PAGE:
What really floats my boat is rally games, the rally tracks on GT3 were my favorite part of that game (although the were pretty basic). What I like about rally games is the constant surprise, the need to be on the edge of losing control in order to do well, the twists and turns.

 

Where GT seems to be your holy grail for racing games, mine is CMR3, and almost certainly CMR4. In terms of pure gameplay (ignoring the serious lack of options in CMR3), CMR3 is almost perfect, very challenging, FAST, amazing courses, great car models, fantastic physics (not perfect, but really great).

 

Of course there's no right or wrong here, just opinions. I do appreciate your love of GT, it's certainly a worthwhile game. I'm really looking forward to GT4, especially the rally portion :) which looks to be beefed up this go-round.

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For those who don't have a wheel yet, would you recommend waiting for this "900 degree" wheel?

 

The current Logitech GT wheel that many people have used only has 180 degrees of rotation. So you never have to take either hand off the 9 and 3 positions. And that's fine, if you're in a Formula 1 or other open-wheeled race cars.

 

Everyone knows their real car doesn't steer like that and the 900 degree wheel (in the finest GT tradition) will try to simulate road cars even better. What it will mean for the racing experience is more work - you're gonna have to twirl that wheel, especially if you start to go sideways! But what it will also mean is much finer control, more finesse, and generally a more realistic experience. I have really high hopes for this wheel. I hope they don't skimp out because I'm willing to pay for quality.

 

Anyway, I've got Colin McRae Rally 2.0 for the PC, and while I'm not the biggest fan of Colin in real rally racing, I enjoyed the heck out of that game. I can definitely see why it appealing - it's fast, it's slick, and yeah, you're always on the edge. I think Rallying is just one of those forms of racing I won't do well in even if I had the opportunity in real life. You gotta push it consistently hard, risk it all around blind corners, with absolutely no frame of reference. And it's always, always in slick, unpredictable surfaces. That takes serious cajones!

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I too am a fan of the GT series of games. The one thing I really wish they would hassle the car mfgr's over is the damage modeling restriction they get put on them (at the same time, the lack of damage modeling allows me to do incredibly cheap/fun things like using other cars for braking during turns :green:). Also, GT3 made me realize just how cool having USB connectors on the PS2 was. Imagine my surprise when my Logitech Wingman Formula Force GP that I'd bought for my PC for ~$40 before GT3 came out, worked impeccably on my PS2 with GT3 (seems like its the exact same as the GT wheel that was selling for $75+ at the time, just with red rubber instead of blue). 8)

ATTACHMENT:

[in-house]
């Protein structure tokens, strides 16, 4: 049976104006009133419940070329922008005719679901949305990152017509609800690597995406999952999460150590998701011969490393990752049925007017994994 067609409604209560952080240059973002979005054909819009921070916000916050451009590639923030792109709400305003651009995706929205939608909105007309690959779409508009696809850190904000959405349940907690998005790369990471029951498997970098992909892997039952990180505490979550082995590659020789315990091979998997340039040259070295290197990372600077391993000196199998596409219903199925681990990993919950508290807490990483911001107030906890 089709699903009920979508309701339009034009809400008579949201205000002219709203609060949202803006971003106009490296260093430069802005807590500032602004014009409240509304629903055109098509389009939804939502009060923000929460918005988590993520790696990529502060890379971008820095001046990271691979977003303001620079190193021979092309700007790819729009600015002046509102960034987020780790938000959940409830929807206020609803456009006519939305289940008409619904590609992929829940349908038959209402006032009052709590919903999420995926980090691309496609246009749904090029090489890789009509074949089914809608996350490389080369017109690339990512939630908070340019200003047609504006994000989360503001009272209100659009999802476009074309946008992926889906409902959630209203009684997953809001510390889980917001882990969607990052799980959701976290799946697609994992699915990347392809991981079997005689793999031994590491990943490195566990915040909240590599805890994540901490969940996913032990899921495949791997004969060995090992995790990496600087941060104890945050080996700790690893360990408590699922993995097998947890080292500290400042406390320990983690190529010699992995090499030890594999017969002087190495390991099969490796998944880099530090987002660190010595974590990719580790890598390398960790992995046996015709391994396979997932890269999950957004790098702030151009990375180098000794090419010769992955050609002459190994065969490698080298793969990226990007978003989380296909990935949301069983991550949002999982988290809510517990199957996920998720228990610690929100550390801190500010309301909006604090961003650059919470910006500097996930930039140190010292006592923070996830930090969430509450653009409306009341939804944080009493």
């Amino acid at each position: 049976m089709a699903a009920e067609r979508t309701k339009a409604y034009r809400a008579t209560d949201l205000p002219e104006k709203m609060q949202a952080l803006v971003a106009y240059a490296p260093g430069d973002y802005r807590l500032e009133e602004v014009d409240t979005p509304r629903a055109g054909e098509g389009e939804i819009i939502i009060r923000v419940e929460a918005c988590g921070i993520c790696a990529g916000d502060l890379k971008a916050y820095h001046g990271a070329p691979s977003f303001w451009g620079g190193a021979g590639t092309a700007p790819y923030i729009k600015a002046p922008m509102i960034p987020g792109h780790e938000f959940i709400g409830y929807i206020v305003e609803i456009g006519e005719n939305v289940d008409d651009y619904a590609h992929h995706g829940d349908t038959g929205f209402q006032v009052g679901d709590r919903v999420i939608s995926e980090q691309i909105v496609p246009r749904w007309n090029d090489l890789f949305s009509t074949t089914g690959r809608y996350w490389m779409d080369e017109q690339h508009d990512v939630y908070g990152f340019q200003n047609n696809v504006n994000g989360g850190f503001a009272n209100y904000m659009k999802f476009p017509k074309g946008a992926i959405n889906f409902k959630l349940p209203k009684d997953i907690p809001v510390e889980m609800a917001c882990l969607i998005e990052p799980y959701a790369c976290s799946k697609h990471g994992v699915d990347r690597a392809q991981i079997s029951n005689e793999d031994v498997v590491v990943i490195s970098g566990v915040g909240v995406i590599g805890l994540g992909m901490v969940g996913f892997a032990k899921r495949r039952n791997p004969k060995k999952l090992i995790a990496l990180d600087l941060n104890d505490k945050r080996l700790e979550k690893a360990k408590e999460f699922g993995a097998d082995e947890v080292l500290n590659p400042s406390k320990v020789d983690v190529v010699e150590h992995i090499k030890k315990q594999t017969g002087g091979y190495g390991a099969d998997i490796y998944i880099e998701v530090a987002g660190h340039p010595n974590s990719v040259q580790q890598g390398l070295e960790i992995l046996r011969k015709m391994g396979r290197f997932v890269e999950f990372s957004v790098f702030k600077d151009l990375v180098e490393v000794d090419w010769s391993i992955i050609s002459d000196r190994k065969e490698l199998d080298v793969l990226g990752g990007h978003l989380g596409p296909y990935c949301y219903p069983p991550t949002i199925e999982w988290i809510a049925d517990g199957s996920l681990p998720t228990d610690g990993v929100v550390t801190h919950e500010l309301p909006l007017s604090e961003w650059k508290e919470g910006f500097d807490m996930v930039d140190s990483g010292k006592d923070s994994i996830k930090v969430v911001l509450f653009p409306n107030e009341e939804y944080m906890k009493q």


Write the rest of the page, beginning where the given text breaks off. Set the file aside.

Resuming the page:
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I love the GT games, and will be rushing out to get GT4 the day it comes out.

 

I'm trying to justify purchasing the "900 degree" wheel for it as well. Does a guy really need two steering wheels that are only really used on one console for one game? Answer: Probably not but I know I'm going to end up buying the bloody thing anyway :P . Just think, I could swap between the two depending on what kind of car I was driving. I wonder if there'll be any pro steering technique tips?

 

I hope there are more real tracks in the game. It's really cool to race a track that you've seen on TV, or watch a race on a track that you've 'driven'.

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So will this wheel be PS2-only, or universal, or?

 

Haven't heard any word on that, yet. But I'm certain the GT4 software will be optimized to work splendidly with the wheel, as opposed to simply mimmicking the analog stick like most wheels do.

 

I hope there are more real tracks in the game. It's really cool to race a track that you've seen on TV, or watch a race on a track that you've 'driven'.

 

As do I! I really, really want Nurburgring Nordschliefe (the old circuit). If there is one track in the world that'll do justice to the Gran Turismo physics engine, it's this track.